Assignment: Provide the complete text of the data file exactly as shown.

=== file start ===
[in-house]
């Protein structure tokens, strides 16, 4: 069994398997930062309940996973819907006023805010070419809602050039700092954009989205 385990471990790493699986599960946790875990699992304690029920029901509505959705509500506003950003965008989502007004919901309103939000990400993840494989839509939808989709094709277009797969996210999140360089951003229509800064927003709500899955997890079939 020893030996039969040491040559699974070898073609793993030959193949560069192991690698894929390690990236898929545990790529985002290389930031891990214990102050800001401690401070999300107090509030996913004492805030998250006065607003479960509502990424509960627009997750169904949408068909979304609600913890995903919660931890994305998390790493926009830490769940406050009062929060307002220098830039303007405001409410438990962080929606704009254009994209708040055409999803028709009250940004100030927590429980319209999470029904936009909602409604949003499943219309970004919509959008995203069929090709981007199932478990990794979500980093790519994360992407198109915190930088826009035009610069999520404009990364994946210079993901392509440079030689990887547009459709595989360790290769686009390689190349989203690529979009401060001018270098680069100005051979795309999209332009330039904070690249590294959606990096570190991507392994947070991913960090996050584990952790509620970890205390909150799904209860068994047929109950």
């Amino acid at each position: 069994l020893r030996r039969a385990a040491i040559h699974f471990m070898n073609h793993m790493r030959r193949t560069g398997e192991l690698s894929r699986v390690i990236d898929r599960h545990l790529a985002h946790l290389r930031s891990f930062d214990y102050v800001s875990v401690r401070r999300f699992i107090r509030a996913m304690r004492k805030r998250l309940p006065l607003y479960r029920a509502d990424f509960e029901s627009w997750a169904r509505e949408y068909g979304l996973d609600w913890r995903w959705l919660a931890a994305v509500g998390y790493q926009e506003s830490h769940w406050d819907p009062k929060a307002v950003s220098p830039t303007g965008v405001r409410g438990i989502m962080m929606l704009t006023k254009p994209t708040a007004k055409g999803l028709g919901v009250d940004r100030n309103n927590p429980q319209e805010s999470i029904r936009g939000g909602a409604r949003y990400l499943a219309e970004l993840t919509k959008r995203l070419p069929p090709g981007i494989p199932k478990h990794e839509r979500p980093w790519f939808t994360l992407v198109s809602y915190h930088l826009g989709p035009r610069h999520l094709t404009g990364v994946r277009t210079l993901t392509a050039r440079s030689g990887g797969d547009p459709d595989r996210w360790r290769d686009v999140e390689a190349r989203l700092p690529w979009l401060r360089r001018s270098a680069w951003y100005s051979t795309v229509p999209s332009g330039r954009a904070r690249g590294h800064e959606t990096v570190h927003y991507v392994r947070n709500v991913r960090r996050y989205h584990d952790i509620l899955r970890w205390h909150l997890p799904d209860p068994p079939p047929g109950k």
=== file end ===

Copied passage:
[in-house]
């Protein structure tokens, strides 16, 4: 069994398997930062309940996973819907006023805010070419809602050039700092954009989205 385990471990790493699986599960946790875990699992304690029920029901509505959705509500506003950003965008989502007004919901309103939000990400993840494989839509939808989709094709277009797969996210999140360089951003229509800064927003709500899955997890079939 020893030996039969040491040559699974070898073609793993030959193949560069192991690698894929390690990236898929545990790529985002290389930031891990214990102050800001401690401070999300107090509030996913004492805030998250006065607003479960509502990424509960627009997750169904949408068909979304609600913890995903919660931890994305998390790493926009830490769940406050009062929060307002220098830039303007405001409410438990962080929606704009254009994209708040055409999803028709009250940004100030927590429980319209999470029904936009909602409604949003499943219309970004919509959008995203069929090709981007199932478990990794979500980093790519994360992407198109915190930088826009035009610069999520404009990364994946210079993901392509440079030689990887547009459709595989360790290769686009390689190349989203690529979009401060001018270098680069100005051979795309999209332009330039904070690249590294959606990096570190991507392994947070991913960090996050584990952790509620970890205390909150799904209860068994047929109950």
């Amino acid at each position: 069994l020893r030996r039969a385990a040491i040559h699974f471990m070898n073609h793993m790493r030959r193949t560069g398997e192991l690698s894929r699986v390690i990236d898929r599960h545990l790529a985002h946790l290389r930031s891990f930062d214990y102050v800001s875990v401690r401070r999300f699992i107090r509030a996913m304690r004492k805030r998250l309940p006065l607003y479960r029920a509502d990424f509960e029901s627009w997750a169904r509505e949408y068909g979304l996973d609600w913890r995903w959705l919660a931890a994305v509500g998390y790493q926009e506003s830490h769940w406050d819907p009062k929060a307002v950003s220098p830039t303007g965008v405001r409410g438990i989502m962080m929606l704009t006023k254009p994209t708040a007004k055409g999803l028709g919901v009250d940004r100030n309103n927590p429980q319209e805010s999470i029904r936009g939000g909602a409604r949003y990400l499943a219309e970004l993840t919509k959008r995203l070419p069929p090709g981007i494989p199932k478990h990794e839509r979500p980093w790519f939808t994360l992407v198109s809602y915190h930088l826009g989709p035009r610069h999520l094709t404009g990364v994946r277009t210079l993901t392509a050039r440079s030689g990887g797969d547009p459709d595989r996210w360790r290769d686009v999140e390689a190349r989203l700092p690529w979009l401060r360089r001018s270098a680069w951003y100005s051979t795309v229509p999209s332009g330039r954009a904070r690249g590294h800064e959606t990096v570190h927003y991507v392994r947070n709500v991913r960090r996050y989205h584990d952790i509620l899955r970890w205390h909150l997890p799904d209860p068994p079939p047929g109950k």